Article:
Thursday, July 24, 2014
Tuesday, July 15, 2014
When I think of all the meetings I have sat through in my lifetime, it makes me want to chuck everything and join a crew looking for sunken pirate booty. But then I think about how the crew would probably want to hold a meeting about whose job is was to look for the loot and whose job is was to write the report…and I decide to stay where I am.
I always tell people not to ditch meetings – even if they believe them to be a complete waste of time -- because it’s important to understand the group’s dynamics and the role each person plays in the organization.
With that in mind, I’ve put together a sort of cheat sheet on meeting participants, which most of you will recognize to some degree. If I’ve left anything out, please feel free to add your own thoughts:
1. The alpha dog. This person sits in the most commanding position, either at the head of the table or in the middle. The alpha dog often spreads out his or her stuff in order to say “I’m in charge.” Watch out for the tendency to pee on the conference table leg before beginning.
2. The smirker. Contributing little to the discussion, this person tries to affect the “I’m too cool for this” persona, but instead sort of resembles a teen showing off for friends in English Lit class. Lots of raised eyebrows, smirks and a tendency to mutter things like “Oh, my Gawd,” while sniggering.
3. The thumb-sucker. Terribly insecure, this person feels the need to continually pump up personal contributions, i.e. “Landing on the moon? Oh, yeah, I know a guy who once did that…he called me from outer space once. The charges were ridiculous, dude!”
4. The navel-gazer. Every issue brings up a personal story that may or may not have anything to do with the issue being discussed. This person believes that his or her experience is one that should not be missed. Works nights and weekends on a personal biography that will make Bill Clinton’s look like a comic book.
5. The devil’s advocate. While contrary opinions can generate some valuable payoffs, this person likes to throw a wrench in the works just to watch the process break down. One of the biggest causes of meetings lasting for five hours. The devil’s advocate sets the alpha dog to yapping and peeing furiously, the smirker to eye-rolling and the thumb-sucker to creating wild tales of personal importance. The navel-gazer begins telling a story about last Christmas’s stocking stuffers.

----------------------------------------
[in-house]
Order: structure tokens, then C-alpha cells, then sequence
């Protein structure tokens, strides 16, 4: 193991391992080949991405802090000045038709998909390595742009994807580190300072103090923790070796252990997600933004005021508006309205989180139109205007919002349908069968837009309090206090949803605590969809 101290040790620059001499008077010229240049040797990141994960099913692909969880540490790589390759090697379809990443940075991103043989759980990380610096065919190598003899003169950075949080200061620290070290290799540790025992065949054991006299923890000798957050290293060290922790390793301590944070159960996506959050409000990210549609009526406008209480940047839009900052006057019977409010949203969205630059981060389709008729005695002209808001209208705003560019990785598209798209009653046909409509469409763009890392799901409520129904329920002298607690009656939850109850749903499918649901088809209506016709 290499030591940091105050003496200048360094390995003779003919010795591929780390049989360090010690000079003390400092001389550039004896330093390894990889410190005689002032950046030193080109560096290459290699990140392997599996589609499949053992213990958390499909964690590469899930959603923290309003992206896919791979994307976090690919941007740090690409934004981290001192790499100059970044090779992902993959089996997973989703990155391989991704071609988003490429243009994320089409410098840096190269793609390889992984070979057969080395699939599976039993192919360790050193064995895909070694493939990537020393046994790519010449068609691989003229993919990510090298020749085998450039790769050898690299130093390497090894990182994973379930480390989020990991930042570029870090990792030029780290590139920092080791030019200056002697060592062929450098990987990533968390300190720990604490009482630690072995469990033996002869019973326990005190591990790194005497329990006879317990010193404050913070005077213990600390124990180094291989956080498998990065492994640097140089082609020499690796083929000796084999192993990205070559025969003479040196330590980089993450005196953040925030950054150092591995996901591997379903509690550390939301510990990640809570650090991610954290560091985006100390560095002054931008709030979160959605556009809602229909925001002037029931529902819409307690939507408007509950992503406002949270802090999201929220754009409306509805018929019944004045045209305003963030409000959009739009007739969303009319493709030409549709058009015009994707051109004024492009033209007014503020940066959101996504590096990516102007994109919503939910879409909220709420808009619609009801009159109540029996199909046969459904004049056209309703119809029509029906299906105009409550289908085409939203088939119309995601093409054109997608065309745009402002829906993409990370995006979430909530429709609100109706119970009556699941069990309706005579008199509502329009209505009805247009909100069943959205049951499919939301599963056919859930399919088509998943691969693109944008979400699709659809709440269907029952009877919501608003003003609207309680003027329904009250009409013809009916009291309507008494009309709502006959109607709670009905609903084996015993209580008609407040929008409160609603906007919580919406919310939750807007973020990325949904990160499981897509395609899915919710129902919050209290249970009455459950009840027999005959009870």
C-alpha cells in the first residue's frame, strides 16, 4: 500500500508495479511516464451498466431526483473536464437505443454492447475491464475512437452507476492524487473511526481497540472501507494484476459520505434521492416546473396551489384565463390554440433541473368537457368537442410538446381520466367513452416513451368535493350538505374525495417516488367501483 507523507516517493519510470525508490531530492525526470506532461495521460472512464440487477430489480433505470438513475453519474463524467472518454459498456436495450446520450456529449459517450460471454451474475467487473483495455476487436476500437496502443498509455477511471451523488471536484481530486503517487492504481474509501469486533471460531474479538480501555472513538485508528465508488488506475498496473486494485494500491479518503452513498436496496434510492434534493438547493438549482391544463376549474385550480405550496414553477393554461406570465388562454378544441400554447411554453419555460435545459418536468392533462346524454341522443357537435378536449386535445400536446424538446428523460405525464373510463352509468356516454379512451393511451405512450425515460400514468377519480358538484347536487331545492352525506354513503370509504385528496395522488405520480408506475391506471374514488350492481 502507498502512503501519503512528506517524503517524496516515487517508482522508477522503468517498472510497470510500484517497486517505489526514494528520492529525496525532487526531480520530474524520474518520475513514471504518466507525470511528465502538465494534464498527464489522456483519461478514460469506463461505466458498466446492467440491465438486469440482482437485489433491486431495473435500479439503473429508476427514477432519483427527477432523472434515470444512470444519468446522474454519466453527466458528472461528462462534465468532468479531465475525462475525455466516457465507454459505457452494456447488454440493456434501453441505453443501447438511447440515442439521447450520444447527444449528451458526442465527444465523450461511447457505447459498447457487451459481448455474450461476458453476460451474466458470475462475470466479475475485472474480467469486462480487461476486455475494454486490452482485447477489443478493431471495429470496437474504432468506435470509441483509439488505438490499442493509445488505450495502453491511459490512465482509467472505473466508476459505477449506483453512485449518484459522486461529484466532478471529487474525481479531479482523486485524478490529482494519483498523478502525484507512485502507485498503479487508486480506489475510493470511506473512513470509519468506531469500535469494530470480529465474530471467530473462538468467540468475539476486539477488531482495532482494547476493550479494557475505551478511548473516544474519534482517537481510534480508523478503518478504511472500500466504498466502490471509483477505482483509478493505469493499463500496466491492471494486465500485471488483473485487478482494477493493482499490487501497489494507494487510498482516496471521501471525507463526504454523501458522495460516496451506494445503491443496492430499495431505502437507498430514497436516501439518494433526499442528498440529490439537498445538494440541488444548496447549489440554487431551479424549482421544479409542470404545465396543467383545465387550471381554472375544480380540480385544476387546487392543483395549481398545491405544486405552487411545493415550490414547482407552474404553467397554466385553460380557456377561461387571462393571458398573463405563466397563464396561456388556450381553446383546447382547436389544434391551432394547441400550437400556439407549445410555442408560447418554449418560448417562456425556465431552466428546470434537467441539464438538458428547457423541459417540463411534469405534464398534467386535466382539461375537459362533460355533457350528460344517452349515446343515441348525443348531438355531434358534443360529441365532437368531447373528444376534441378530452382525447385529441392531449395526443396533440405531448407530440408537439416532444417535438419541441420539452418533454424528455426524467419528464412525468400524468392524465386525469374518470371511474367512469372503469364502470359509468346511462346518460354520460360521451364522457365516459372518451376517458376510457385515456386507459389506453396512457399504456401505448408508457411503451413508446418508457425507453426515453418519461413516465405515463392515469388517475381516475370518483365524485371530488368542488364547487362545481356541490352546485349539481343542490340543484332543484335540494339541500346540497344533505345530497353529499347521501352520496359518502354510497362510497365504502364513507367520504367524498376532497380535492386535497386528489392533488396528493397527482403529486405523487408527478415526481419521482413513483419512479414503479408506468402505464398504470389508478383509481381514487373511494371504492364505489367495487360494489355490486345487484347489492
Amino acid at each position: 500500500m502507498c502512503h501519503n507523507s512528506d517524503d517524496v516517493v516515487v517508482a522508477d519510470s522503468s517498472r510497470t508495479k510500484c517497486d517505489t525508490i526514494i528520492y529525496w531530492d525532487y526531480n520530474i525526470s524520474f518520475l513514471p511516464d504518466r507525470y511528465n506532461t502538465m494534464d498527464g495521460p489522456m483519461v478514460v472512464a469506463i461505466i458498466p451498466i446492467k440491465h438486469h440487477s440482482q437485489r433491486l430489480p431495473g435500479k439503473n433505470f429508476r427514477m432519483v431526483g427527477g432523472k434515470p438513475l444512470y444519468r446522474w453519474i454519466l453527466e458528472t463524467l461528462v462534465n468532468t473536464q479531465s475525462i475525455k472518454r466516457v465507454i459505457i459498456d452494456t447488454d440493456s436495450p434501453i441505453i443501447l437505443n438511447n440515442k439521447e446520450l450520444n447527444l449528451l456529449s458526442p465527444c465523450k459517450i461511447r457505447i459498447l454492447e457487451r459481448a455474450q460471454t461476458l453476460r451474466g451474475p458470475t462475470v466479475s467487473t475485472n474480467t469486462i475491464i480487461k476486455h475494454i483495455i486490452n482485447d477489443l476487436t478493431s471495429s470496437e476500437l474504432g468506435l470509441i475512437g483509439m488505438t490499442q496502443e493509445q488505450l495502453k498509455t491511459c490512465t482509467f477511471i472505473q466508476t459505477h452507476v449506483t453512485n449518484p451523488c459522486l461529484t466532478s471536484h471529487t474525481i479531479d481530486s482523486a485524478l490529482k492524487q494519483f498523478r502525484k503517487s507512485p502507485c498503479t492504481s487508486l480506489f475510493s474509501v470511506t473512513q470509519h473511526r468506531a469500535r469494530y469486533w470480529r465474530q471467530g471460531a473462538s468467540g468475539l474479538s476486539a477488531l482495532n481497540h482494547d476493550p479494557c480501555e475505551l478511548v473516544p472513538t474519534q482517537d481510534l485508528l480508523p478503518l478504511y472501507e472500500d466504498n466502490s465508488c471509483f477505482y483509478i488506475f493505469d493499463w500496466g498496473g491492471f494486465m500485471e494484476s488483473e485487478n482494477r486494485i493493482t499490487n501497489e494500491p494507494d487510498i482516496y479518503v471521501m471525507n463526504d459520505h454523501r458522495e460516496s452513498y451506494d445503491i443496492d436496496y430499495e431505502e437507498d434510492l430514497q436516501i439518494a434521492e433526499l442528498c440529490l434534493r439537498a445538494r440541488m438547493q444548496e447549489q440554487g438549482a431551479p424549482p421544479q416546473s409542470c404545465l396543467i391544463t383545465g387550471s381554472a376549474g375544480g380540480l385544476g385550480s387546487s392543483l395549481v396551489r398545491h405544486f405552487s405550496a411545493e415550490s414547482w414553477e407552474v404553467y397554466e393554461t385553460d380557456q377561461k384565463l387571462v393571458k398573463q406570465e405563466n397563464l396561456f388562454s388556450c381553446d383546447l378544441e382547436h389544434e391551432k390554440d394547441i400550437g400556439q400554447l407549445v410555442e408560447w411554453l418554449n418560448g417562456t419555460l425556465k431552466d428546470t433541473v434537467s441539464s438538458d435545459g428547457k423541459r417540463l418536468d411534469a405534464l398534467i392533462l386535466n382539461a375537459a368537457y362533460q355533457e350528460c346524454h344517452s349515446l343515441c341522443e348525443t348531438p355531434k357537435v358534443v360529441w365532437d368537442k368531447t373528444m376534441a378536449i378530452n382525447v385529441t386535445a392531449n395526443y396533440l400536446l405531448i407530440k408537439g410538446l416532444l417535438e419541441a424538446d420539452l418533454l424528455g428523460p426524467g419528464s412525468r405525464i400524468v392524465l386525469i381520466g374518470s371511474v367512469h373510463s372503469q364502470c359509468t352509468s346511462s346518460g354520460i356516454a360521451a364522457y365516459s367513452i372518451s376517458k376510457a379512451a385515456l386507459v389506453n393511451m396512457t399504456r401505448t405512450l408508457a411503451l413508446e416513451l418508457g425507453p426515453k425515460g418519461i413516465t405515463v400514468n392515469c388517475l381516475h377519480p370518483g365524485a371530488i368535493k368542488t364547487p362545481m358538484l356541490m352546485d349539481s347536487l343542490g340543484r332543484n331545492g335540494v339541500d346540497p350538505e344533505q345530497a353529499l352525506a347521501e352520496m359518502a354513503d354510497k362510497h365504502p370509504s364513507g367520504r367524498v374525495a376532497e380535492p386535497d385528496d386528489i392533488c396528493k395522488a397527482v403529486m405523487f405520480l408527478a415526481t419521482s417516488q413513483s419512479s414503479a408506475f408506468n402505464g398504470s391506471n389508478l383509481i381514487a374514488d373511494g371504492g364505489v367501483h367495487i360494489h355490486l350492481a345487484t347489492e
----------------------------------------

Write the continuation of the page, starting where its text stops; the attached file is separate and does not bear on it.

6. The time traveler. Regardless of what is being discussed, this person seems surprised to be a part of it – as if Scotty just beamed them to the wrong planet. A perpetually confused and bewildered demeanor. Always wants to know: “Should I be taking notes?”
7. The real deal. This person sits quietly, doodling on a notepad. During a lull in the conversation, the real deal will come up with something that is profound and sensible and makes everyone else look like nitwits and numbskulls. Often mistaken for a celebrity while on vacation. Destined to one day be wealthy and directing others while hunting for pirate booty.
8. The pacifier. In the midst of all the yapping and smirking and boasting, the pacifier finds the solution for all the chaos and lack of progress: send the issue to committee for discussion.
Tuesday, July 8, 2014
Wednesday, July 2, 2014
As the economy improves, many people are considering leaving jobs they've stuck with for fear of not being able to land another position.
But before you quit, think of this:
1. Are you thinking clearly? Don't quit when you're feeling panicked or stressed by too much work and just want a way out. Don't make decision in the heat of the moment. Quitting should be something you have considered when everything is going along smoothly. Quitting when you're emotional could mean it's a decision that you regret later and could be costly both financially and professionally.
2. Will things improve? If you've got a boss who is the poster child for an ogre and makes your life miserable no matter what you do, then it might be time to move on. If you've got only one boss and he or she controls your life, then it can be difficult to change his or her mind so why bother staying in such a job?
3. Are you making progress? If you're stuck in a dead-end job, then it doesn't make sense to stick around. If, on the other hand, the job is helping in some way to move you toward your goal, then it can be worth holding onto.
What other considerations are there to quitting a job?